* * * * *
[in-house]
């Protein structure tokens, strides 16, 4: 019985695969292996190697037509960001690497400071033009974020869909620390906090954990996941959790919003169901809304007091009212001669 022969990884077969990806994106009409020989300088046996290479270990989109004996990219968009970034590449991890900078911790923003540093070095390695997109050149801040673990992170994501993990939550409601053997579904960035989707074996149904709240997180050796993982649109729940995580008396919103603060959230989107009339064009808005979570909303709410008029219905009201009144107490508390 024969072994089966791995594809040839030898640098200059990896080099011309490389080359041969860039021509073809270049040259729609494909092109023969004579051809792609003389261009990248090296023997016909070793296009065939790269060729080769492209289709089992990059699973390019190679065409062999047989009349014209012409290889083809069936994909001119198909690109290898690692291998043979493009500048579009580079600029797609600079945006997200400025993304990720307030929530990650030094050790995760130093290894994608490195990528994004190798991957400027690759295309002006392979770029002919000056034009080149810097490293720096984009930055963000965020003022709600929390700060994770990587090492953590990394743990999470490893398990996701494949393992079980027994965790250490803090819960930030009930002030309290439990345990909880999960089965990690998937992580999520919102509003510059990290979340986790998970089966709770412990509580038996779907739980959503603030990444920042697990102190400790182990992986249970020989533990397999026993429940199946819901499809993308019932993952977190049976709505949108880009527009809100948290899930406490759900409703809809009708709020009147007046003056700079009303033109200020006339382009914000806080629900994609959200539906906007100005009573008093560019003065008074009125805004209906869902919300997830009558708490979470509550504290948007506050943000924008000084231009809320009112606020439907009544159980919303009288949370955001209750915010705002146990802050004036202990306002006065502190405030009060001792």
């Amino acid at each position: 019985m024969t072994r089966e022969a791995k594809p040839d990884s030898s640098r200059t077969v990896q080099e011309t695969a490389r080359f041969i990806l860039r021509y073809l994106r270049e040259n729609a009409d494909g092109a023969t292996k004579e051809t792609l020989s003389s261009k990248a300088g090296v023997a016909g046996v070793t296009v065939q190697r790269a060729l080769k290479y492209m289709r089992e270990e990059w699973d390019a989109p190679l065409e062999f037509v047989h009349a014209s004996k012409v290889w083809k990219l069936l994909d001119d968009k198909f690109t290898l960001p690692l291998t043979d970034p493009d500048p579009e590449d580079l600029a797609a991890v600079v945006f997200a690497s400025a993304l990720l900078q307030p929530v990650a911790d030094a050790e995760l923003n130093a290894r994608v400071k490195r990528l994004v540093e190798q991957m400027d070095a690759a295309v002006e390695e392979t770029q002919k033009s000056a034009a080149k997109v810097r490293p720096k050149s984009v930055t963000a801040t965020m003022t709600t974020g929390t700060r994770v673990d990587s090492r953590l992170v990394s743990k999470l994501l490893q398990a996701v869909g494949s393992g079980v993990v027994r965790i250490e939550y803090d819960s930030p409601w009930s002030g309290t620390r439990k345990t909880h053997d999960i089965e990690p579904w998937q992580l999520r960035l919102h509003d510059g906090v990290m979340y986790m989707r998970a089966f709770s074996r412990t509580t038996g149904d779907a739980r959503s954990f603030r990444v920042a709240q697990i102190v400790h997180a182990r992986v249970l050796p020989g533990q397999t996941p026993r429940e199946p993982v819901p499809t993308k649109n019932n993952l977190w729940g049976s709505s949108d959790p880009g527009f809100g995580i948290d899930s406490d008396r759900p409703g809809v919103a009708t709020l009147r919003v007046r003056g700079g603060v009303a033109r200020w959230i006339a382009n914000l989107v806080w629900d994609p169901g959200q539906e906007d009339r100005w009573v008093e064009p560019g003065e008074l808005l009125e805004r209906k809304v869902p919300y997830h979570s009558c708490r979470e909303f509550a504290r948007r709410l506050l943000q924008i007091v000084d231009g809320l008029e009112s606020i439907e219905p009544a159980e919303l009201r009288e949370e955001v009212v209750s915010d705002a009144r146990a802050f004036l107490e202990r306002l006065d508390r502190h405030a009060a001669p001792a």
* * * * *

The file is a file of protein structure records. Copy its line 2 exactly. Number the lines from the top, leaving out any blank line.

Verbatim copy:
């Protein structure tokens, strides 16, 4: 019985695969292996190697037509960001690497400071033009974020869909620390906090954990996941959790919003169901809304007091009212001669 022969990884077969990806994106009409020989300088046996290479270990989109004996990219968009970034590449991890900078911790923003540093070095390695997109050149801040673990992170994501993990939550409601053997579904960035989707074996149904709240997180050796993982649109729940995580008396919103603060959230989107009339064009808005979570909303709410008029219905009201009144107490508390 024969072994089966791995594809040839030898640098200059990896080099011309490389080359041969860039021509073809270049040259729609494909092109023969004579051809792609003389261009990248090296023997016909070793296009065939790269060729080769492209289709089992990059699973390019190679065409062999047989009349014209012409290889083809069936994909001119198909690109290898690692291998043979493009500048579009580079600029797609600079945006997200400025993304990720307030929530990650030094050790995760130093290894994608490195990528994004190798991957400027690759295309002006392979770029002919000056034009080149810097490293720096984009930055963000965020003022709600929390700060994770990587090492953590990394743990999470490893398990996701494949393992079980027994965790250490803090819960930030009930002030309290439990345990909880999960089965990690998937992580999520919102509003510059990290979340986790998970089966709770412990509580038996779907739980959503603030990444920042697990102190400790182990992986249970020989533990397999026993429940199946819901499809993308019932993952977190049976709505949108880009527009809100948290899930406490759900409703809809009708709020009147007046003056700079009303033109200020006339382009914000806080629900994609959200539906906007100005009573008093560019003065008074009125805004209906869902919300997830009558708490979470509550504290948007506050943000924008000084231009809320009112606020439907009544159980919303009288949370955001209750915010705002146990802050004036202990306002006065502190405030009060001792």